Thursday 21 September 2017

Cheese on toast off the menu for plump pooch

Diesel the cocker spaniel who has ballooned to nearly six stone in weight (PDSA / PA Wire)
Diesel the cocker spaniel who has ballooned to nearly six stone in weight (PDSA / PA Wire)

A cocker spaniel with a liking for cheese on toast has ballooned to nearly six stones in weight.

Four-year-old Diesel piled on the pounds after his owner Marie Shacklady, from Blackpool, Lancashire, admitted she handed out too many treats to him when she was grieving for her mother.

Although Diesel was the largest pup in the litter when he was adopted by Mrs Shacklady, vets from PDSA (The People's Dispensary for Sick Animals) warned her he was carrying more than double his ideal weight.

Mrs Shacklady, 52, said her wake-up call came when Diesel bounded off her sofa and hurt his back paw.

She said: "My mother died in August 2011 and I was feeling very down. In the New Year, I went to look around some kennels and ended up taking on Diesel.

"My mum used to watch the TV programme Send in the Dogs and her favourite dog was a Spaniel called Diesel, so that's how I picked his name.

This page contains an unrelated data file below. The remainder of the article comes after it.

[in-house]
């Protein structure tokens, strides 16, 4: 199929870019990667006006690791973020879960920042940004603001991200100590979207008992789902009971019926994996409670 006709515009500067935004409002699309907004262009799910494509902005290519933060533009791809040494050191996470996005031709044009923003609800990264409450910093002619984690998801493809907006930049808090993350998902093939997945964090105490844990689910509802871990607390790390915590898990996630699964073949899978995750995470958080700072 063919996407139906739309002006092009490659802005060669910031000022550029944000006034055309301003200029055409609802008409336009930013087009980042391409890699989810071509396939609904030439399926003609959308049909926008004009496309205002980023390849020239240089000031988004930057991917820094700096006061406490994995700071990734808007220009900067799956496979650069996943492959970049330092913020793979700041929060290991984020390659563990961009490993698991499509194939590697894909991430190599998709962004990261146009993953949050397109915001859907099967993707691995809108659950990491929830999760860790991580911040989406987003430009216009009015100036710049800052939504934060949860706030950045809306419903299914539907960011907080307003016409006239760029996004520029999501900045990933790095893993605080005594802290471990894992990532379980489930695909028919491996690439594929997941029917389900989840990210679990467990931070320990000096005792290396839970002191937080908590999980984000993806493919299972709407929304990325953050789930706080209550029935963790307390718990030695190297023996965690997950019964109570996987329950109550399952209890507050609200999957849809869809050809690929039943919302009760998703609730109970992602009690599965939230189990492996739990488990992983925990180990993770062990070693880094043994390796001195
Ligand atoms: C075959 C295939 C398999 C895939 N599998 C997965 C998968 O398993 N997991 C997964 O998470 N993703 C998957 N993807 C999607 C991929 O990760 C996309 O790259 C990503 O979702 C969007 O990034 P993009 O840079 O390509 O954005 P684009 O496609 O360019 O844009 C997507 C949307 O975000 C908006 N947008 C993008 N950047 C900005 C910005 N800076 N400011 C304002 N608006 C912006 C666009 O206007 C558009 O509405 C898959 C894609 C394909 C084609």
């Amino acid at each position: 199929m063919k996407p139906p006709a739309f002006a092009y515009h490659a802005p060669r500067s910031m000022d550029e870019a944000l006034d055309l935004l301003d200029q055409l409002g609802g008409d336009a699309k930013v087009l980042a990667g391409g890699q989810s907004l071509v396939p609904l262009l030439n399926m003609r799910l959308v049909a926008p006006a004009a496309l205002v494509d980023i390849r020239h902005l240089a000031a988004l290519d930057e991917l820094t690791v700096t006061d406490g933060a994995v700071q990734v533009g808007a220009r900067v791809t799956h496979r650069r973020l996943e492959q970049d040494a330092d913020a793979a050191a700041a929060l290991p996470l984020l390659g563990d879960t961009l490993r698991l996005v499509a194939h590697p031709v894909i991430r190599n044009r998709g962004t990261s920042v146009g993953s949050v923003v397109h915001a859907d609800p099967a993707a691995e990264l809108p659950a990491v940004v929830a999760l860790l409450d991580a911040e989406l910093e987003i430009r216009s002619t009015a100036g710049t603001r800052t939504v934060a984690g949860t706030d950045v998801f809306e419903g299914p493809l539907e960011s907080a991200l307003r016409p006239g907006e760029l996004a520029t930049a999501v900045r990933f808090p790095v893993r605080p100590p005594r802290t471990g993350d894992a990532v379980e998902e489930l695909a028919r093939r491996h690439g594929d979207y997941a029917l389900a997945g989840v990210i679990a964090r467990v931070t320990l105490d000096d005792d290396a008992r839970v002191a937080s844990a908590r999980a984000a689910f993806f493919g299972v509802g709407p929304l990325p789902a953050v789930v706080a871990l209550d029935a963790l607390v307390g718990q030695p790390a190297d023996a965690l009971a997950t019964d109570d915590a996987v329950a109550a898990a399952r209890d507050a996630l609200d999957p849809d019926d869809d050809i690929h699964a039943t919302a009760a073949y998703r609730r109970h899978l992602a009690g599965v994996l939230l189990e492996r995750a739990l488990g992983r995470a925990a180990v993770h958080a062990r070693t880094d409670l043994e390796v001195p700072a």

"I admit I used to give him too many treats. He loves toast, with butter or cheese, and I used to give him a bit of sandwich if I was having one.

"I would look at him, especially when I was still grieving my mother, and would just give him a treat because he was helping me through everything."

PDSA vets have advised Mrs Shacklady to change the diet of Diesel, who weighs five stone 10lbs (38kg), and to increase his exercise.

Mrs Shacklady added: "We're now going on long walks on the beach every day and hopefully we can help him lose some of the weight."

Vet Vicki Larkham-Jones said: "Our research shows that vets are reporting increasing numbers of obese pets and that is a worrying trend.

"Just like in humans, obesity can lead to serious complications for our pets and it's important to recognise if your animals are carrying too many pounds.

"Thankfully in Diesel's case, Marie has taken advice from our vets and with increased exercise and a tight control on what he's fed, he can hopefully look forward to a happier and healthier future."

PDSA has warned of a national pet obesity crisis with new research indicating that nearly five million cats, dogs and rabbits are receiving inappropriate treats such as cake, chocolate, chips, takeaway and even alcohol.

To help fight the flab, PDSA has launched its annual Pet Fit Club competition - a six-month diet and exercise programme, tailored and overseen by expert vets and nurses.

The charity will select up to 12 overweight dogs, cats and rabbits from across the UK to participate.

Owners can enter their pets at www.pdsa.org.uk/petfitclub

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